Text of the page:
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Visualizing the Invisible—The Needs and Wishes of Childhood Cancer Survivors for Digitally Mediated Emotional Peer Support

Stefan Nilsson
Ylva Hård af Segerstad
2,3 and
Maria Olsson
Institute of Health and Care Sciences, Sahlgrenska Academy, University of Gothenburg, 405 30 Gothenburg, Sweden
University of Gothenburg Centre for Person-Centred Care (GPCC), Sahlgrenska Academy, University of Gothenburg, 405 30 Gothenburg, Sweden
Department of Applied IT, University of Gothenburg, 417 56 Gothenburg, Sweden
Institute of Clinical Sciences, Department of Oncology, University of Gothenburg, 405 30 Gothenburg, Sweden
Author to whom correspondence should be addressed.
Curr. Oncol. 2022, 29(2), 1269-1278;
Submission received: 7 December 2021 / Revised: 17 February 2022 / Accepted: 18 February 2022 / Published: 20 February 2022
(This article belongs to the Special Issue Cancer Survivorship Research, Practice and Policy)


This study aims to identify the needs and wishes of childhood cancer long-term survivors for digitally mediated emotional peer support. Survivors of childhood cancer (six men, seven women) aged 19–33, participated in semi-structured interviews (November–December 2020). Age of diagnosis ranged from 1 to 13 years. The interviews lasted between 45 and 85 min. A thematic analysis was used to identify three themes for needs: processing long-term complications of cancer treatment, processing psychosocial health and meeting others who share similar experiences; and another three themes reflecting wishes: digital tools for connecting with people who had had similar experiences, different modes of communication and a safe place with varying degrees of anonymity. The findings emphasized the needs and wishes of childhood cancer survivors to meet others who had had similar experiences using a digital tool that offered a secure place, with options for a variety of communication methods and levels of anonymity. Peer support can serve as an important complement to professional psychosocial support.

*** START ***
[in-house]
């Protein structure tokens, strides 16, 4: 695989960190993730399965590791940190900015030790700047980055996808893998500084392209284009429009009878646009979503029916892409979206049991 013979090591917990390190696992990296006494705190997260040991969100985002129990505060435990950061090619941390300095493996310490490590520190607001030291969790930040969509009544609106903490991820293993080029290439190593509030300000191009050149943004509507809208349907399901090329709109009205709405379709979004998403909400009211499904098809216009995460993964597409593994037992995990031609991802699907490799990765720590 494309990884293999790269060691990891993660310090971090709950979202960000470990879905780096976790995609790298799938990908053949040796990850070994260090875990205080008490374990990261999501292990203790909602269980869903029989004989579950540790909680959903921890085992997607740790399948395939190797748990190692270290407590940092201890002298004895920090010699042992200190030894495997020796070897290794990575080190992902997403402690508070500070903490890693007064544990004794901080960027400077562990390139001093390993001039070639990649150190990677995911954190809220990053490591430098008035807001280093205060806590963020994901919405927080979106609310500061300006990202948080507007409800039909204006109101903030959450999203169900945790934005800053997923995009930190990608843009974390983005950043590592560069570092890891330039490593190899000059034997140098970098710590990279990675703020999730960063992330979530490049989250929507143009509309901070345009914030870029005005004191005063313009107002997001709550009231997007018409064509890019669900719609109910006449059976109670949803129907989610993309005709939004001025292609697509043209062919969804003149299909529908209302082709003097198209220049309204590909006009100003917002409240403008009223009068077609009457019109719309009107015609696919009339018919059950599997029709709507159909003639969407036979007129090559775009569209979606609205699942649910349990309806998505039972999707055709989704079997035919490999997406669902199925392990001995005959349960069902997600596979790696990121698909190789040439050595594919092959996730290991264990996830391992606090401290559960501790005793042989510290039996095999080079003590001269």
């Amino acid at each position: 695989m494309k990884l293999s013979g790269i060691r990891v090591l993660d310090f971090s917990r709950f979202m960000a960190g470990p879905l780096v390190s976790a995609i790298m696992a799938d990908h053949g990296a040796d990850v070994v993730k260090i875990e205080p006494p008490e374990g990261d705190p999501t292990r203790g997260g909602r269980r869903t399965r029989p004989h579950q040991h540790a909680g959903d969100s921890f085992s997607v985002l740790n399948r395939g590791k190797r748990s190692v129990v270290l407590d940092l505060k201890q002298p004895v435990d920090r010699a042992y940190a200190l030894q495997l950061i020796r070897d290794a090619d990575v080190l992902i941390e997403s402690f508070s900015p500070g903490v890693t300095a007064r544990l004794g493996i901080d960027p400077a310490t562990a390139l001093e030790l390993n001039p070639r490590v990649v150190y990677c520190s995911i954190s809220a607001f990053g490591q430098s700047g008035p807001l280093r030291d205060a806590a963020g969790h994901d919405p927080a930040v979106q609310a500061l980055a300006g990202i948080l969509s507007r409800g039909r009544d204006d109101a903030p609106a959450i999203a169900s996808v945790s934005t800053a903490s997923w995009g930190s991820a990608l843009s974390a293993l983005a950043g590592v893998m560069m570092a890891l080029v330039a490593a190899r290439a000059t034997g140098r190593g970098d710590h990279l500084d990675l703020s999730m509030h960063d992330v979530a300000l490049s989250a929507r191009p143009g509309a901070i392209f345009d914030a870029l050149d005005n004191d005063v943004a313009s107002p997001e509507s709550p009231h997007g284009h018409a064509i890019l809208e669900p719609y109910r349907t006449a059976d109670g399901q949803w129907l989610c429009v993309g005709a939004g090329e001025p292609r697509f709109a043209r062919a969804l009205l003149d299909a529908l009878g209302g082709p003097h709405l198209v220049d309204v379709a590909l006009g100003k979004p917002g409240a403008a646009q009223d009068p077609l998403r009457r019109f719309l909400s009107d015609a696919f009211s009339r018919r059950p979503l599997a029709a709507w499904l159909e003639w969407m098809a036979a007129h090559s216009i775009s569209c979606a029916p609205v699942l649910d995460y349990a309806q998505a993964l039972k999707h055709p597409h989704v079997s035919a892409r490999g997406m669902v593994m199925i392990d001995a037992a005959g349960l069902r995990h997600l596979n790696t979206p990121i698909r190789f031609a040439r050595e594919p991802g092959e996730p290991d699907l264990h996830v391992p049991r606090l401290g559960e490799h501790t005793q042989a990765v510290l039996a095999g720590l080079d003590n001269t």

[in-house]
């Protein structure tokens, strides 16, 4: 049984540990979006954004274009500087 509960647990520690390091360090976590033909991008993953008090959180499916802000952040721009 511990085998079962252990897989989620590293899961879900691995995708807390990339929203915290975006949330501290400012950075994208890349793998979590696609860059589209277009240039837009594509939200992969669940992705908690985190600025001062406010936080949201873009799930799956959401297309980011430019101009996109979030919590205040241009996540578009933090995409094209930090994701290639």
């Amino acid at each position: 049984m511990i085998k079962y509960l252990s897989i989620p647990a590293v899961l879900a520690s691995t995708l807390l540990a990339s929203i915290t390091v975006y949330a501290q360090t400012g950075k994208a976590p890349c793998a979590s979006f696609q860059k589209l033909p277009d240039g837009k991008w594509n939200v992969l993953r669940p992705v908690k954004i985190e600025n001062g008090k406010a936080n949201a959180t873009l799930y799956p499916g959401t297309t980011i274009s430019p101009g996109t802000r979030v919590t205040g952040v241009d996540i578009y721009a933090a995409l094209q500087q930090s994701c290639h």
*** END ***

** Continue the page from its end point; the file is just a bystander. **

1. Introduction

Childhood cancer involves an intense treatment. In recent decades, improved treatment has contributed to increasing the survivor rate to over 80% in this population in the Nordic countries [1]. As a consequence, the number of individuals in society treated for childhood cancer has increased. However, intense cancer treatment causes several late complications, and about 60–80 percent of the individuals who have had childhood cancer experience them. Often, these complications do not appear until much later in life [2,3]. As an example, long-term survivors of childhood cancer can suffer from a number of mental health issues [4].